Green Eggs and Ham

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Green Eggs and Ham
Green Eggs and Ham.jpg
AuthorDr. Seuss
Cover artistDr. Seuss
CountryUnited States
SeriesBeginner Books
GenreChildren's literature
PublisherRandom House
The Living Books Company
Publication date
August 12, 1960
Preceded byOne Fish Two Fish Red Fish Blue Fish
Followed byThe Sneetches and Other Stories

Green Eggs and Ham is a children's book by Dr. Seuss, first published on August 12, 1960. As of 2016, the book has sold 8 million copies worldwide.[1] The story has appeared in several adaptations starting with 1973's Dr. Seuss on the Loose starring Paul Winchell as the voice of both Sam-I-am and the first-person narrator.[2]

Plot summary[edit]

A character named "Sam-I-am" pesters his unnamed friend to try a plate of green eggs and ham. The friend refuses, responding, "I do not like green eggs and ham. I do not like them, Sam-I-am." This becomes a refrain as Sam persistently follows his friend through an assortment of locations (house, box, car, tree, train, dark, rain, boat) and dining partners (mouse, fox, and goat). The friend finally gives in and tries the dish, just to shut Sam up, and finds it quite tasty, happily responding, "I do so like green eggs and ham. Thank you. Thank you, Sam-I-am."


Green Eggs and Ham is one of Seuss's "Beginner Books", written in a very simple vocabulary for beginning readers. The vocabulary of the text consists of just 50 words[3] and was the result of a bet between Seuss and Bennett Cerf, Dr. Seuss's publisher,[3][4][5] that Seuss (after completing The Cat in the Hat using 236 words)[6] could not complete an entire book without exceeding that limit. The 50 words are: a, am, and, anywhere, are, be, boat, box, car, could, dark, do, eat, eggs, fox, goat, good, green, ham, here, house, I, if, in, let, like, may, me, mouse, not, on, or, rain, Sam, say, see, so, thank, that, the, them, there, they, train, tree, try, will, with, would, you.[3]

Reception and cultural impact[edit]

Green Eggs and Ham was published on August 12, 1960.[7][8] By 2001, it had become the fourth-best selling English-language children's hardcover book of all time.[9][10] As of 2014, the book has sold 8 million copies. In 1999 the National Education Association (NEA) conducted an online survey of children and teachers, seeking the 100 most popular children's books. The children ranked Green Eggs and Ham third, just above another Dr. Seuss book, The Cat in the Hat.[11] The teachers ranked it fourth.[12] Teachers ranked it fourth again in a 2007 NEA poll.[13] Scholastic Parent & Child magazine placed it #7 among the "100 Greatest Books for Kids" in 2012.[14] That same year, it was ranked number 12 among the "Top 100 Picture Books" in a survey published by School Library Journal – the first of five Dr. Seuss books on the list.[15]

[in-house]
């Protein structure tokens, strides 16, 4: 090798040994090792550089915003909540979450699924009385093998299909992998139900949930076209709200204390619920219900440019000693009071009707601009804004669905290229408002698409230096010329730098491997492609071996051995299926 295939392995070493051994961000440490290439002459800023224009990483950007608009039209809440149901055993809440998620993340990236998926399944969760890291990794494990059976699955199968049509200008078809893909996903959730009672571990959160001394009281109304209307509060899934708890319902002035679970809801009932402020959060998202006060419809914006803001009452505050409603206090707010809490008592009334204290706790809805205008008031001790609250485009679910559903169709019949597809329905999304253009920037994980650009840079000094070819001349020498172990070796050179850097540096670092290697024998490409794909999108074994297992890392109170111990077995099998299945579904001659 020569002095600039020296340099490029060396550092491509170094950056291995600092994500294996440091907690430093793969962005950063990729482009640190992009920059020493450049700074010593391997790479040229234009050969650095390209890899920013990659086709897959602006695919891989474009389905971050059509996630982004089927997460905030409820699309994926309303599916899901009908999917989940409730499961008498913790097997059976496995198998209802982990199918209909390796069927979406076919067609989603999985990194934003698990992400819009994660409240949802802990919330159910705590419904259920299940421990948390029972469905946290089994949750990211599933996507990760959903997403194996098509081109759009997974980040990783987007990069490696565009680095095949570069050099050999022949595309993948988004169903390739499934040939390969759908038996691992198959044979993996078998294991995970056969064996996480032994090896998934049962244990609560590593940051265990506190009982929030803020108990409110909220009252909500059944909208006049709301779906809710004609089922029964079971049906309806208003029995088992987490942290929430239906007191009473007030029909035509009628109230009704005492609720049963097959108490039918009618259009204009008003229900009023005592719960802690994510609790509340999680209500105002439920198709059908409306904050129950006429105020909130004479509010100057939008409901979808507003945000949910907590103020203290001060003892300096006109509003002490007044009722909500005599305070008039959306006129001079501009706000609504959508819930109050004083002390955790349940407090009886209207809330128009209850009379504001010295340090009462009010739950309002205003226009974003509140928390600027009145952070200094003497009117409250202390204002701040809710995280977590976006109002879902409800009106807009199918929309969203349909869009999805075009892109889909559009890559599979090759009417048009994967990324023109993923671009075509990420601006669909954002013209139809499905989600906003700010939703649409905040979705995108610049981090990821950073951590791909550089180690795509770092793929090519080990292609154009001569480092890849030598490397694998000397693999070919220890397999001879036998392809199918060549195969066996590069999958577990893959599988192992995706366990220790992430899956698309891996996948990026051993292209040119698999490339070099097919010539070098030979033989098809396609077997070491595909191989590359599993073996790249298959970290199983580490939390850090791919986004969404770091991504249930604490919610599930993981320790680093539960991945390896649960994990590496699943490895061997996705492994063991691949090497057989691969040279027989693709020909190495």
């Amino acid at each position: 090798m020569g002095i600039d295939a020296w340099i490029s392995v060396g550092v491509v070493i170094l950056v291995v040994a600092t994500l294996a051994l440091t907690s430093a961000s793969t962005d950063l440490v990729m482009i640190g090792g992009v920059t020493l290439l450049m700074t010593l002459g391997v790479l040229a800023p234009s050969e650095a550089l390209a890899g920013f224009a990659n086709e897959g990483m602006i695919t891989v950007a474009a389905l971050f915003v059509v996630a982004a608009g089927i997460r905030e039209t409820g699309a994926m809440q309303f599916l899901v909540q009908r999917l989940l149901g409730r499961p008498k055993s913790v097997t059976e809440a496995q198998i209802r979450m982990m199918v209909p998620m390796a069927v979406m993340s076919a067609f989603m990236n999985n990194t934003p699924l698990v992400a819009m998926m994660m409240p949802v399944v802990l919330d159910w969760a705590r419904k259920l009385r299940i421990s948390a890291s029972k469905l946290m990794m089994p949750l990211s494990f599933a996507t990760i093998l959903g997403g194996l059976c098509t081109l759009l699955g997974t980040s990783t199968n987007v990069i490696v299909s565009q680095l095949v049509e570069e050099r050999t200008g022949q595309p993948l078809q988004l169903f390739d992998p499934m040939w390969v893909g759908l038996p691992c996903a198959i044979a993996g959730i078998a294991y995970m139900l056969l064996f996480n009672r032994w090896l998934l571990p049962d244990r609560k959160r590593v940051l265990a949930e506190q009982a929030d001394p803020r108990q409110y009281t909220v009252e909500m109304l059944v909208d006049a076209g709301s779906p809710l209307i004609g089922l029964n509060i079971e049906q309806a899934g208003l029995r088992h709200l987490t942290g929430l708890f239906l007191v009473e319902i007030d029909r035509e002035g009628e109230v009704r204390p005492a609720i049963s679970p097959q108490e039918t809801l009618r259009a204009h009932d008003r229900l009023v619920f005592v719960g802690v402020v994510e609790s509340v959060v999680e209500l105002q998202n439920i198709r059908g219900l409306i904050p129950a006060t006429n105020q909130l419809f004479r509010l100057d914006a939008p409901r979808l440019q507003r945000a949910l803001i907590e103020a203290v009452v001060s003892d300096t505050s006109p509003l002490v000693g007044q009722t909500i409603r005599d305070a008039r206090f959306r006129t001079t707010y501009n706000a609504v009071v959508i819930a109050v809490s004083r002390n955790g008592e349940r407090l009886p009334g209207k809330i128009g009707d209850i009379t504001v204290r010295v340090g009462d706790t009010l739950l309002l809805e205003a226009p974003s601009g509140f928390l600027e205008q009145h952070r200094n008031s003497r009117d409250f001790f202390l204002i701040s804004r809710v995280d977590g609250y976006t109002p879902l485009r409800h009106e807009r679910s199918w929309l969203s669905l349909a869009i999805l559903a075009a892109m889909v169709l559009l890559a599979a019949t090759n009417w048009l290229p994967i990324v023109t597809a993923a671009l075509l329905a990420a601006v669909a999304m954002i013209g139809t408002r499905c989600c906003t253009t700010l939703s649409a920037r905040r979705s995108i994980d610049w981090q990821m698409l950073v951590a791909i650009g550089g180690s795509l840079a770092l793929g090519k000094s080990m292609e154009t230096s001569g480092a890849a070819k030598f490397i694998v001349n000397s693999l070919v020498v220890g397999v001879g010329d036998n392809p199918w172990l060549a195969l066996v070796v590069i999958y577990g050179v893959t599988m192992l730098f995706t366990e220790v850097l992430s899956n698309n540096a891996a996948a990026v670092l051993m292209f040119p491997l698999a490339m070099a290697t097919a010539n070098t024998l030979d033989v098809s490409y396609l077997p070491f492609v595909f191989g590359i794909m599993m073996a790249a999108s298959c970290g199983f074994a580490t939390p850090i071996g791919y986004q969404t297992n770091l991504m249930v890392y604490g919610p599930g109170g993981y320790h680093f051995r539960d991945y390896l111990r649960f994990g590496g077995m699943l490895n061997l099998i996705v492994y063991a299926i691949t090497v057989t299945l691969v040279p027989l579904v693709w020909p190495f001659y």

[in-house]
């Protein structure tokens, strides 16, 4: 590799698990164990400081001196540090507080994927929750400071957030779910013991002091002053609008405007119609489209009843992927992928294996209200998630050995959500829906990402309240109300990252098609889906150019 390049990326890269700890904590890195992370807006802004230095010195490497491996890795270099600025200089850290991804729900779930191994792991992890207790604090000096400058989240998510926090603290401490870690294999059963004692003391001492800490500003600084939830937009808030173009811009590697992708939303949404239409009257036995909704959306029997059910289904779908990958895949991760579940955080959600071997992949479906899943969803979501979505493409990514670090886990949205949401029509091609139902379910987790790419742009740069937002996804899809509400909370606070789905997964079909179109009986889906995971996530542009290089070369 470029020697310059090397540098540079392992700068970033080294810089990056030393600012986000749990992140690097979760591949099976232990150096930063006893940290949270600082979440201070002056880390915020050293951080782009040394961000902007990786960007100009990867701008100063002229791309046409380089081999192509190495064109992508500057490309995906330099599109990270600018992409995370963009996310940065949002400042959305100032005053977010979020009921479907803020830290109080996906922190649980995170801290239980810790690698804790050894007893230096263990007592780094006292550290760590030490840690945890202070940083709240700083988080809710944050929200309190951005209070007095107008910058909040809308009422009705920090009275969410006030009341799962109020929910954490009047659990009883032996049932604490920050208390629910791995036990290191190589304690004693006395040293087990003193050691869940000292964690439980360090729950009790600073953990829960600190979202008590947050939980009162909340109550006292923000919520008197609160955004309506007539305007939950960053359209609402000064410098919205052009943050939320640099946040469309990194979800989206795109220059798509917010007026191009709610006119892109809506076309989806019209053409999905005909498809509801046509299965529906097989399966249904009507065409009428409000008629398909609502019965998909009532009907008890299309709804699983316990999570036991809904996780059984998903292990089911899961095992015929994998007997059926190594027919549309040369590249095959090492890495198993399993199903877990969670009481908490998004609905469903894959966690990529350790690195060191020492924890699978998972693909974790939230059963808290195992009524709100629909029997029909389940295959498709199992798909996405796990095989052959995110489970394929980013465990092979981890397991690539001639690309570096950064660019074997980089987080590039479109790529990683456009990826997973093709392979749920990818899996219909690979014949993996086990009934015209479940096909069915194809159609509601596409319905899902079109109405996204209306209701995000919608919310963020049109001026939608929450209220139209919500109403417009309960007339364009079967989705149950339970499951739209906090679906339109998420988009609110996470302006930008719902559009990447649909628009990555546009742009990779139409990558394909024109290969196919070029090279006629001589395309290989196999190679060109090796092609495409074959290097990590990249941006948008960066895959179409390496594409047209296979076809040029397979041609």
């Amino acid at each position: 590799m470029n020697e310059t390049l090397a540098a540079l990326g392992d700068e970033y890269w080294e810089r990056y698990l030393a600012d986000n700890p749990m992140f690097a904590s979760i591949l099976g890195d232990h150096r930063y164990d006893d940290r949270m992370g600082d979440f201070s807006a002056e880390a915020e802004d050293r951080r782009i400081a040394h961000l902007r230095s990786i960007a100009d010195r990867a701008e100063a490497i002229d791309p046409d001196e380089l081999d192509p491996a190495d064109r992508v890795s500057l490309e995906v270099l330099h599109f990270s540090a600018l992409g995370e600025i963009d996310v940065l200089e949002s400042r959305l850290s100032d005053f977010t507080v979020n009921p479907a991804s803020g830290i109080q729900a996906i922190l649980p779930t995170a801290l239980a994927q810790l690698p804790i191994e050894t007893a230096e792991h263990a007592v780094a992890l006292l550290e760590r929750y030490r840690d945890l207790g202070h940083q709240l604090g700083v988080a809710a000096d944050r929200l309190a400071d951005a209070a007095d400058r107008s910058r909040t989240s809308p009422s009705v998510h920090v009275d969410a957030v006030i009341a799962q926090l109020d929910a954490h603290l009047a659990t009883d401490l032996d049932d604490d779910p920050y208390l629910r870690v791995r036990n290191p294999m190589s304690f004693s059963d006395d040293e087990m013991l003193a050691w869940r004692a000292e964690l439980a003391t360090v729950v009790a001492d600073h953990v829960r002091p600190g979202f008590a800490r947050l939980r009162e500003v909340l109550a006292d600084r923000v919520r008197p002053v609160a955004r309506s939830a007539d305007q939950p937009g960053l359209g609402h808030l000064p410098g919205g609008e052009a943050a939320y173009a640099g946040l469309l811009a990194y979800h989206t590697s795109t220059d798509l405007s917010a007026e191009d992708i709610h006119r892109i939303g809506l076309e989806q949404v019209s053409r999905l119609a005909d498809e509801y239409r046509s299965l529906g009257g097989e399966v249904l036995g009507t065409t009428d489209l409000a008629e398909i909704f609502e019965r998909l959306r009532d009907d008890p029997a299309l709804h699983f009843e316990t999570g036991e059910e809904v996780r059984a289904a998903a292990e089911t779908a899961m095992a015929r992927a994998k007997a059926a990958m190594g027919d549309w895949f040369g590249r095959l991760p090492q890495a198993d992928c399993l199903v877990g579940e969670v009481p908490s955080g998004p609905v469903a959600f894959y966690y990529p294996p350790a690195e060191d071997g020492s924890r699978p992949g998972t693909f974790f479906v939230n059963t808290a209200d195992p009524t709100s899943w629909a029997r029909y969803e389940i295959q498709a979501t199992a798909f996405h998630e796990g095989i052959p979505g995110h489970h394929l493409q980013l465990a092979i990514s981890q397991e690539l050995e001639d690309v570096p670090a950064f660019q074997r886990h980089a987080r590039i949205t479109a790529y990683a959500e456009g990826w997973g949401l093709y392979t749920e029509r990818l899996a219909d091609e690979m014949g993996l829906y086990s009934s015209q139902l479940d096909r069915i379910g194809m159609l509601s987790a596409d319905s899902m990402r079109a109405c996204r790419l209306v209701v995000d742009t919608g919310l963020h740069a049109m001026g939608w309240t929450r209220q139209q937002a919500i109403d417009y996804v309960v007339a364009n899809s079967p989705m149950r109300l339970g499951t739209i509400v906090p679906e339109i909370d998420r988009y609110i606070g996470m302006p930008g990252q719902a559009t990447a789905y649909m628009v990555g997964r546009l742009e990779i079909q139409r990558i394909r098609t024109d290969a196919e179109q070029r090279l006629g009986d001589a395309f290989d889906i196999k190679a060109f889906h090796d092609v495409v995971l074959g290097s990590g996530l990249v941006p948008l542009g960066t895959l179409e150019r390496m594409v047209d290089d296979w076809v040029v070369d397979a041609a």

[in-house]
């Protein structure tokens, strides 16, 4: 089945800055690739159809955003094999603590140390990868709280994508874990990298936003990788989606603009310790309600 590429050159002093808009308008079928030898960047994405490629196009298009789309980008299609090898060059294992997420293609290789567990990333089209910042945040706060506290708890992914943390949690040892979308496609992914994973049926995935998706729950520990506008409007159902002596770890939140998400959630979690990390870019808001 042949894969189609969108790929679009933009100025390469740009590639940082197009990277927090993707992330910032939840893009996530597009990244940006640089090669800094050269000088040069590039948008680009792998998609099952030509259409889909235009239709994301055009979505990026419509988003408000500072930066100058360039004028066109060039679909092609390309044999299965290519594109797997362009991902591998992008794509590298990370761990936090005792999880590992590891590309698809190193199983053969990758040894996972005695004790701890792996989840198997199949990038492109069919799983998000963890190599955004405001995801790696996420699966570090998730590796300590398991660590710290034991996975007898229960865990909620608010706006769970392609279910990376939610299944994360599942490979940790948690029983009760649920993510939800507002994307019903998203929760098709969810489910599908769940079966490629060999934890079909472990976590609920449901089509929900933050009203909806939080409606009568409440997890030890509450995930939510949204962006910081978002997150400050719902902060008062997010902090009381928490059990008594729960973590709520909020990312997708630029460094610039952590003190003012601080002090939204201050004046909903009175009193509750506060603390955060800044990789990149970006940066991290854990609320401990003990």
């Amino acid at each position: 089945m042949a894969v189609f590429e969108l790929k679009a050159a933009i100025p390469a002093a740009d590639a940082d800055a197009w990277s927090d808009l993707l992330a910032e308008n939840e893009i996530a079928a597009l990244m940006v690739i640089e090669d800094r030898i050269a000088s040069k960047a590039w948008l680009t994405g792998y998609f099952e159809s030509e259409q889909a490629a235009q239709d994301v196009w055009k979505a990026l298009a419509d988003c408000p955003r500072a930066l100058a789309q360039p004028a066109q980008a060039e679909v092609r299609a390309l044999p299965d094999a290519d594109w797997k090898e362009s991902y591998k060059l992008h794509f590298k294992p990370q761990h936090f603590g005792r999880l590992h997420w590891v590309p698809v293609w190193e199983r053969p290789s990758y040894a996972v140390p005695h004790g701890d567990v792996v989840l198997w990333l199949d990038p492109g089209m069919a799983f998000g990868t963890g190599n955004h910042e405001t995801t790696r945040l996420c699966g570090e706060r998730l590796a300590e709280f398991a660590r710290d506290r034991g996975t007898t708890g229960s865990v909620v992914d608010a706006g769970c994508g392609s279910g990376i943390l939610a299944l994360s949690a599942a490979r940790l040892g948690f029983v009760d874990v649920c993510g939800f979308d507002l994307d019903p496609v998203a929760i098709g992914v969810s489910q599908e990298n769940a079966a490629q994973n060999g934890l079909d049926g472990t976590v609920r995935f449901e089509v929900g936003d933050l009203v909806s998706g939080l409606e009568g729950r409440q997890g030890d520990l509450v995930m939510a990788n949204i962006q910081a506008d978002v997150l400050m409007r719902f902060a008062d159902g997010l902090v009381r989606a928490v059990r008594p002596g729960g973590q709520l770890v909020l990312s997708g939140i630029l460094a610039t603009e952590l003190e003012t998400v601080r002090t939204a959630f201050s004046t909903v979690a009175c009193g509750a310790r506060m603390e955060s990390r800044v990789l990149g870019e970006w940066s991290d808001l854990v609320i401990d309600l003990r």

The book has become sufficiently ingrained in the cultural consciousness that U.S. District Court Judge James Muirhead referenced Green Eggs and Ham in his September 21, 2007 court ruling after receiving an egg in the mail from prisoner Charles Jay Wolff who was protesting against the prison diet. Muirhead ordered the egg destroyed and rendered his judgment in the style of Seuss.[16][17] Senator Ted Cruz read the book on the floor of the United States Senate during his filibuster over the funding over Obamacare.[18] Musician has stated that his moniker is inspired by the story.[19]

On September 29, 1991, following Dr. Seuss' death earlier that week, the Reverend Jesse Jackson recited an excerpt of Green Eggs and Ham on Saturday Night Live during a special tribute segment.[20]


Temporary ban[edit]

In 1965, a withdrawn source claimed that the book was banned in China for its "portrayal of early Marxism".[22] The ban was lifted in 1991, following Seuss' death.[23]

Selected translations[edit]


  1. ^
  2. ^ "Dr. Seuss on the Loose". IMDB. Retrieved December 2, 2013.
  3. ^ a b c "10 stories behind Dr. Seuss stories". CNN. January 23, 2009. Retrieved 2009-01-26.
  4. ^ "Green Eggs and Ham". 2012. Retrieved May 4, 2012.
  5. ^ "99 Interesting Facts about the world #18". All That is Interesting. Retrieved 22 January 2015.
  6. ^ [1]
  7. ^ A 50 -year feast in 50 words Archived 2010-08-15 at the Wayback Machine., Marketplace. Retrieved 13 August 2010.
  8. ^ "Happy Birthday Sam-I-Am! 50 Years of Green Eggs and Ham". Gnews. 2012. Archived from the original on March 4, 2012. Retrieved May 4, 2012.
  9. ^ "All-Time Bestselling Children's Books". Publishers Weekly. 17 December 2001. Archived from the original on December 25, 2005.
  10. ^ Menand, Louis. "A Critic at Large: Cat People: What Dr. Seuss Really Taught Us". The New Yorker. 23 December 2002.
  11. ^ Kids' top 100 books Archived 2013-02-01 at the Wayback Machine. NEA: National Education Association. Retrieved 26 November 2006.
  12. ^ "Teachers' Top 100 Books". NEA: National Education Association. Retrieved 26 November 2006.
  13. ^ National Education Association (2007). "Teachers' Top 100 Books for Children". Retrieved August 19, 2012.
  14. ^ "Parent & Child 100 Greatest Books for Kids" (PDF). Scholastic Corporation. 2012. Retrieved March 25, 2013.
  15. ^ Bird, Elizabeth (July 6, 2012). "Top 100 Picture Books Poll Results". A Fuse #8 Production. Blog. School Library Journal ( Retrieved August 19, 2012.
  16. ^ "Judge makes 'Green Eggs and Ham' ruling". MSNBC.
  17. ^ "ORDER the egg filed by the plaintiff is to be destroyed re: 55 Motion for Contempt, injunction", Wolff v. NH Department of Corrections et al (Case 1:2006cv00321), September 18, 2007, Filing 56
  18. ^
  19. ^
  20. ^ [2] ABC News 2010
  21. ^ Andreeva, Nellie (April 29, 2015). "Netflix Picks Up 'Green Eggs and Ham' Animated Series From Ellen DeGeneres". Deadline. Retrieved April 30, 2015.
  22. ^
  23. ^ "Banned Books Week: Green Eggs and Ham". New York Public Library. Retrieved December 2, 2013.

External links[edit]